The Last Hero Of Nostalgaia’s Satirical Take On Dark Souls Was The Highlight Of EGX
There were some pretty big games at EGX 2022, including Street Fighter 6 and Sonic Frontiers, two games which I was already pretty much sold on and whose EGX demos just further cemented that excitement.
I enjoyed my time with Sonic Frontiers and have already declared Street Fighter 6 as 2023’s game of the year, but they weren’t the highlight of EGX for me. That honour goes to The Last Hero of Nostalgaia, a satirical Soulsborne full of meta jokes and a wonderful low-poly aesthetic. I hadn’t even heard of this game before EGX, making it all the sweeter when it turned out to be extremely my shit.
The Last Hero of Nostalgaia has you playing as a stickman warrior who’s sent into the code of a game that’s corrupted to try and get rid of whatever’s messing things up. This setting leads to many winks and nudges towards gaming, such as a green herb pickup (not that green herb), the expected nods to Dark Souls, and a key-shaped sword that had me pointing at the screen and jumping up and down like a simp.
There are also a ton of meta jokes towards gaming in general, such as a staging door for NPCs, or just the narrator changing or announcing things as you go. Hell, even the first second of the game is a joke, opening with a character creator that doesn’t change a thing because, of course, you’re a stickman.
This sense of humour is Nostalgaia’s greatest strength, and exactly what makes it so appealing to me. FromSoft’s works are all purposefully drab and dreary which has never dragged me in much, but Nostalgaia takes a winning formula and slaps a personality on it, brightly grinning as it points out its little references and refuses to take itself seriously.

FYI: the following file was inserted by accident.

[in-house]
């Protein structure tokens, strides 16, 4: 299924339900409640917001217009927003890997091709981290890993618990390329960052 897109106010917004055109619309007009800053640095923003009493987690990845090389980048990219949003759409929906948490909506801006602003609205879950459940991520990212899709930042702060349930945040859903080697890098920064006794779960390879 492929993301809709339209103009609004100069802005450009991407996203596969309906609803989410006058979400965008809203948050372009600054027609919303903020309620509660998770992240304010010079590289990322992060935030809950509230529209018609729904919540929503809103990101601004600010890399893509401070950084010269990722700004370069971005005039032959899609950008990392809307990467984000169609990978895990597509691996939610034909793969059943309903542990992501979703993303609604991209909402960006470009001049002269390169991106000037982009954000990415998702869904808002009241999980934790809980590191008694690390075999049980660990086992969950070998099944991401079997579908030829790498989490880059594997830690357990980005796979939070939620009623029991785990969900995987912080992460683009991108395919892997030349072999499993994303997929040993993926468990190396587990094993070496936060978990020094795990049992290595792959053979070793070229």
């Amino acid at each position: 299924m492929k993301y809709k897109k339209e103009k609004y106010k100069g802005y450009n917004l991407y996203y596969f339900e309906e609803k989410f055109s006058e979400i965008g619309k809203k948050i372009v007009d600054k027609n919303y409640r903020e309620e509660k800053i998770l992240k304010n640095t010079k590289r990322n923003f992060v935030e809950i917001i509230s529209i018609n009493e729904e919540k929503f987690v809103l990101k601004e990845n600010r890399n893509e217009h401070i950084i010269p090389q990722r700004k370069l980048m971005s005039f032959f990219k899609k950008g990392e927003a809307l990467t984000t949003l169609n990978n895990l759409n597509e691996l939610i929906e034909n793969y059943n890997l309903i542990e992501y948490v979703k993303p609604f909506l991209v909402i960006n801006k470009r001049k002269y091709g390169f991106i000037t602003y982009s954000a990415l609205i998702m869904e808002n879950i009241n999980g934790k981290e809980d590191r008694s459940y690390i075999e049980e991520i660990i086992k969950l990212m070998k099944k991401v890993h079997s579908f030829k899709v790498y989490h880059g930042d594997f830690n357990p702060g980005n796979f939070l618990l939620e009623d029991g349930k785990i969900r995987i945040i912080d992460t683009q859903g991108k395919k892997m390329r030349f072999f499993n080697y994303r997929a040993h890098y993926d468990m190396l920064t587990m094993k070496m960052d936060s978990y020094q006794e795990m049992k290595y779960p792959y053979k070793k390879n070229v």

Speaking of that winning formula, Nostalgaia wears its Soulsborne influence on its stickman sleeves, to the point where it’s honestly hard to tell if it’s just the same engine or code somehow. It’s not just following the basic ideas of the genre, it’s down to the exact movements and weight of the running, rolling, and swinging, all of which mimic Dark Souls incredibly well.
That may not be very original, especially in a world that has Elden Ring practically perfecting the formula, but it does mean that, from the get-go, Nostalgaia instantly feels great to play. My demo took me through the game’s first area, which was a fairly standard dungeon, although one that’s glitched out and gone all blocky.
Although Nostalgaia is a part of the Soulsborne genre, it feels a little bit more forgiving than the rest and far less stressful when you’ve got a narrator talking you through things, making meta jokes, and pointing out parts of the story like an ambush that was about to happen, giving you a bit of time to prepare. The only time when Nostalgaia felt close to the games it's inspired by was during a boss fight at the end of the demo, with a statue that could take you down in a few blows.
Whether that difficulty ever matches Dark Souls isn't clear, but I can't pretend I mind too much if it doesn't. I went into Nostalgaia based on the knowledge that it had a Keyblade reference and from being told that I’d probably like it well enough. I came out of it feeling like something deeper had clicked and that I’d finally found the take on the Soulsborne genre that was meant for me – that is, one that’s really stupid but a lot of fun.
My brief time with Nostalgaia meant that I still don’t really know how deep its mechanics go, but its tongue-in-cheek take on a beloved formula has my attention, and I can’t wait to do a Keyblade-only run and see what the rest of the game holds when it releases this October.
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